A. Yes. All registration certificates issued under the amended interim final rule will remain valid until the expiration date provided on the entity’s certificate of registration or until that certificate is revoked. The same criteria apply to security risk assessments. Entities currently registered are not required to submit a new application when the final rule becomes effective. However, the responsible official should review all sections under the final rule to determine if any of the changes throughout the regulation dictate a modification to the information submitted to the USDA Secretary. The responsible official should immediately apply for an amendment to a certificate of registration by submitting the relevant page(s) of the application to the USDA Secretary.

Q. Where can applicants get the forms associated with the Agricultural Bioterrorism Protection Act of 2002?
A
. A single form number will be used for each of the identical forms used by USDA and HHS. For example, the “Application for Laboratory Registration for Possession, Use, and Transfer of Select Agents and Toxins” is APHIS/CDC Form 1. Copies of the forms may be printed from the APHIS Web site at http://www.aphis.usda.gov/programs/ag_selectagent/index.html or from the CDC Web site at <http://www.cdc.gov/od/sap>. APHIS and CDC have developed joint reporting systems so that the same forms may be used for either agency.

Q. Where should registration applications be sent?
A
. To submit documents to USDA–APHIS, please mail them to:

U.S. Department of Agriculture
Animal and Plant Health Inspection Service
Agricultural Select Agent Program
4700 River Road, Unit 2, Mailstop 22,
Cubicle 1A07
Riverdale, MD 20737–1231

To submit documents to CDC, please mail them to:
Centers for Disease Control and Prevention
1600 Clifton Road NE, MSE–79
Atlanta, GA 30333

Q. Where can applicants get additional information?
A.
For more information on select agents and toxins, please visit either the APHIS Web site at http://www.aphis.usda.gov/programs/ag_selectagent/index.html or the CDC Web site at <http://www.cdc.gov/od/sap>. Applicants may also call APHIS directly at (301) 734–5960 or e–mail agency personnel at agricultural.select.agent.program@aphis.usda.gov. To reach the CDC, please call (404) 498–2255 or e-mail Irsat@cdc.gov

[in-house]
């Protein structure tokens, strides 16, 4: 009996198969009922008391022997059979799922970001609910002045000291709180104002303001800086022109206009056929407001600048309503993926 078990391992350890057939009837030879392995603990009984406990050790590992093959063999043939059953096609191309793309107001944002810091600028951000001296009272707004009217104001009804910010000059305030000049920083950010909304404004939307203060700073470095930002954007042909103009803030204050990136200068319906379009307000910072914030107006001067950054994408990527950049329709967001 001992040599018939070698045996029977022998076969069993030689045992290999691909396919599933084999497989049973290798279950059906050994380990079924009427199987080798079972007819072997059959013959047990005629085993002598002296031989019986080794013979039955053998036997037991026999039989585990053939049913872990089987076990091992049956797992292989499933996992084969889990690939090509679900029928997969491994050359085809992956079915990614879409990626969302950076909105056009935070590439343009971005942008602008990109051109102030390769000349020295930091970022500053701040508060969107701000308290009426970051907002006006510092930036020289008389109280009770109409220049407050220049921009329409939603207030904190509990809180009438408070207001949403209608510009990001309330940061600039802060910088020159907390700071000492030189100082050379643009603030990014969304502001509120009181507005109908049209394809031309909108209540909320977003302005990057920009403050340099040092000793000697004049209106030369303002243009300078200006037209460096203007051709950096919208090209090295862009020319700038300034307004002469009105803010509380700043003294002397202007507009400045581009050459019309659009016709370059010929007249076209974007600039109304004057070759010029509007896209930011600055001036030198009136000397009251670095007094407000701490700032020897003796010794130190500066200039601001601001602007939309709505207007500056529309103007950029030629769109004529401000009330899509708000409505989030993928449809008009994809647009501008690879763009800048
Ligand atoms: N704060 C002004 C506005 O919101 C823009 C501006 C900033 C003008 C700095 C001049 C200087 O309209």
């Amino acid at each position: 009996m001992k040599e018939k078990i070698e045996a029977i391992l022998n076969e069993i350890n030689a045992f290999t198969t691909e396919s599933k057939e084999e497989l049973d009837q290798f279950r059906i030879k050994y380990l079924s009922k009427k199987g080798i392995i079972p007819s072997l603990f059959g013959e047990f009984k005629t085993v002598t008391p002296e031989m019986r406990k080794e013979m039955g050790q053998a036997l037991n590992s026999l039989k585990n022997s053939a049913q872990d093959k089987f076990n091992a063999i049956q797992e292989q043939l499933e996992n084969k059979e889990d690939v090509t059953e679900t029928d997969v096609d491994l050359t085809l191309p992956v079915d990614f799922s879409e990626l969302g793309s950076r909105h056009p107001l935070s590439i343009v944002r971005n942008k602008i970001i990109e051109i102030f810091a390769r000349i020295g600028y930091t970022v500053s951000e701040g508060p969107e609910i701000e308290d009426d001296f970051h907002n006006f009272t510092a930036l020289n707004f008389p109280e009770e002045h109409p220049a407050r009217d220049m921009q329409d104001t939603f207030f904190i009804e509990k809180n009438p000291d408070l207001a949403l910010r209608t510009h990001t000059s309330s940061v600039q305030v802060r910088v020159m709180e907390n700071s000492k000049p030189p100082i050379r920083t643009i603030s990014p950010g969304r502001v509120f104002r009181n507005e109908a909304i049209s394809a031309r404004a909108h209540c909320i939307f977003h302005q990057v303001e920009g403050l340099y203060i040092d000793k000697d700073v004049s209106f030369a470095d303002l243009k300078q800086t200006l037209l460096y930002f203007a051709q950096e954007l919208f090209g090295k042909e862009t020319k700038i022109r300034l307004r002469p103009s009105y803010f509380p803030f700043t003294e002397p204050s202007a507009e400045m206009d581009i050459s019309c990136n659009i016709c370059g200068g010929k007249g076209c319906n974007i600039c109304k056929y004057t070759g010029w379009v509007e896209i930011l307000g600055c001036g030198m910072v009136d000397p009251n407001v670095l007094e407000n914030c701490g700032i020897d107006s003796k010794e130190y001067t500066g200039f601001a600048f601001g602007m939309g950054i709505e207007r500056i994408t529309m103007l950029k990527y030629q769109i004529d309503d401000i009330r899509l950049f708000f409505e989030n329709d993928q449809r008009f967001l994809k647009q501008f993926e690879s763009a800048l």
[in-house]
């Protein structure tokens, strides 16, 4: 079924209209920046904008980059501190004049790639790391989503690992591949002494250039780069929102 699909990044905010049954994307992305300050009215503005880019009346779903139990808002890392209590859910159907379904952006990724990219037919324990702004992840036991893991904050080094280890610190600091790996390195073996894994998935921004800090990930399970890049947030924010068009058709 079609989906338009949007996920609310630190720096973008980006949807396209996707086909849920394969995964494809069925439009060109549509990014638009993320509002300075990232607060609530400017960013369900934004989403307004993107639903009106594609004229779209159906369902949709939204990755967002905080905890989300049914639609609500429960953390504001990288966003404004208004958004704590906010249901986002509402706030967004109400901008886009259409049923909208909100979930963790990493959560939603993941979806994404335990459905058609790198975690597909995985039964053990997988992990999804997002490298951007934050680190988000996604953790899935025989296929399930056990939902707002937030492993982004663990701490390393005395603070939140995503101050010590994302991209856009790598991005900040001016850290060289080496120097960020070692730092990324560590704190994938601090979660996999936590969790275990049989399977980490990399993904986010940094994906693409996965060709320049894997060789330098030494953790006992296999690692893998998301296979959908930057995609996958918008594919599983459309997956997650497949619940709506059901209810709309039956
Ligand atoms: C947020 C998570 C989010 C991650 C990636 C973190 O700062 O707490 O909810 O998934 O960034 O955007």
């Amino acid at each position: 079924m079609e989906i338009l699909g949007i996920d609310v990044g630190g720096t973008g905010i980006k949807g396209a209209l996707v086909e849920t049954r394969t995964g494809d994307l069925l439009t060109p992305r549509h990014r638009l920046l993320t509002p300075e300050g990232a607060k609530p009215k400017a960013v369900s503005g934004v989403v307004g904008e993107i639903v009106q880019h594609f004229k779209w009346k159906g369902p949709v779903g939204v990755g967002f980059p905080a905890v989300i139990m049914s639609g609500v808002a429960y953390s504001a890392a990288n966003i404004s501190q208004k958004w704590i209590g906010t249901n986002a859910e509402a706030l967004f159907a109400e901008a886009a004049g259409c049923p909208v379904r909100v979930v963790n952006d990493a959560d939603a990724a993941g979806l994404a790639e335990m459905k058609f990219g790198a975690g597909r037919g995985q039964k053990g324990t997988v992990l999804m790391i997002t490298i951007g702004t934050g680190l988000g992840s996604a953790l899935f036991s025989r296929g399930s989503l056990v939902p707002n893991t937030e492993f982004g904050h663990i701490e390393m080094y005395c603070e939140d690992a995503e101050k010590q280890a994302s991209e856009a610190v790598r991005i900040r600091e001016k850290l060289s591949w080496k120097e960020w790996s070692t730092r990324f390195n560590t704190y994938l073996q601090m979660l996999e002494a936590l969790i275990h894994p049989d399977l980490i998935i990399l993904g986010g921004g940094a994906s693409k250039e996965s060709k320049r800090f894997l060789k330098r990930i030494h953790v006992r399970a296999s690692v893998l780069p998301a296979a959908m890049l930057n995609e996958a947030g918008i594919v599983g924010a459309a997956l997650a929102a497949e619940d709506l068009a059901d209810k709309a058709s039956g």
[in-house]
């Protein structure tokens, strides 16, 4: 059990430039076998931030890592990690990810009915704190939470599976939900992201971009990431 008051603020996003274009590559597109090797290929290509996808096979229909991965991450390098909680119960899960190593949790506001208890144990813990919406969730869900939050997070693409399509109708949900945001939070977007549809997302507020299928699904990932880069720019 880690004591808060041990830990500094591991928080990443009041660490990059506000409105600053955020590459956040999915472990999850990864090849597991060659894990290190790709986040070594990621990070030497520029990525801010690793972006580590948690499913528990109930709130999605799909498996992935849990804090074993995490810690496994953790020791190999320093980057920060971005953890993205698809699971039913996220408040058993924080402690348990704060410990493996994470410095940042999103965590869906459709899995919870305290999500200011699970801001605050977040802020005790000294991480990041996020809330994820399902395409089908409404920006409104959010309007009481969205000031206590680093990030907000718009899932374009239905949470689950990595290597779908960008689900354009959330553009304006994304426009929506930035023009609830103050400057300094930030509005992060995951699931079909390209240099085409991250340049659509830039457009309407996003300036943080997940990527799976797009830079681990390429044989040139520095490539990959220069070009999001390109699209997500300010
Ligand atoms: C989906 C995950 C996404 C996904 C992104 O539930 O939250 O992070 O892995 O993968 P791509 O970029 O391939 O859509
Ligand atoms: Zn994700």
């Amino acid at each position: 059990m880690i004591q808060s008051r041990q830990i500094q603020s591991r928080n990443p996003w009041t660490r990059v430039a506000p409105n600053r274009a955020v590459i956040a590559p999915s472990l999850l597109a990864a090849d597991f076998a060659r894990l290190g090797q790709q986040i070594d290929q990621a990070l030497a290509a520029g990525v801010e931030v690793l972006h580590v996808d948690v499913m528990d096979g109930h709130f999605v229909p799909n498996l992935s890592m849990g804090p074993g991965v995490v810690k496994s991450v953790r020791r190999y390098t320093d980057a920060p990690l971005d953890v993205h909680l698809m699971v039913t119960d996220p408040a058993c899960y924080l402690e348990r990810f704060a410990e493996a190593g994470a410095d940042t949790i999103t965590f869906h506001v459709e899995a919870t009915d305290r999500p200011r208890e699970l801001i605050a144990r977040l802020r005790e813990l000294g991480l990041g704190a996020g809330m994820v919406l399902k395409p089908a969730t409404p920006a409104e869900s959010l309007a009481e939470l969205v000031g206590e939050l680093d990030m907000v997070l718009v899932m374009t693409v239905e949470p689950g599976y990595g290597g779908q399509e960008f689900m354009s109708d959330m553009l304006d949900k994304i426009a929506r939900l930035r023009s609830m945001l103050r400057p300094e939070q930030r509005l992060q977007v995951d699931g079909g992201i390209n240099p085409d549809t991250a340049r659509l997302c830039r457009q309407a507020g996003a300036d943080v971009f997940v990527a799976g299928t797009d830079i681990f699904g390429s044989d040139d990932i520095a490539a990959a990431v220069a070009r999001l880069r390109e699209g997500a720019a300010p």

Q : What is a security risk assessment (SRA)?
A
: A security risk assessment (SRA) is necessary for any individual who requires access to select agents and toxins, the entity’s Responsible Official (RO), the entity’s Alternate Responsible Officer (ARO), and any individual who owns or controls the entity. Each individual who owns or controls a private entity (academic, non-profit, commercial, or other) must have an SRA completed. An individual will be deemed to own or control an entity under the following conditions: (1) For a private accredited academic institutions, any individual will be deemed to own or control the entity if the individual is an officer, trustee, member of the board, or owner of the academic institution, and is in a managerial or executive capacity with regard to the select agents or toxins possessed, used, or transferred by the entity; 2) For entities other than accredited academic institutions (public or private), an individual will be deemed to own or control an entity if the individual is a partner, officer, director, holder or owner of 50 percent or more of its voting stock and is in a managerial or executive capacity with regard to select agents or toxins possessed, used, or transferred by the entity.

Q : What is the general process for obtaining a Security Risk Assessment (SRA)?
A
: The following process applies to a new application or an amendment to an existing application.

  • The entity Responsible Official (RO) submits an application or amendment that includes a Table 4B (APHIS/CDC Form 1 ) to their lead agency (APHIS or CDC, but not both). The lead agency serves as single point of contact for an entity and is responsible for coordinating all activities and communications with respect to new applications or amendments;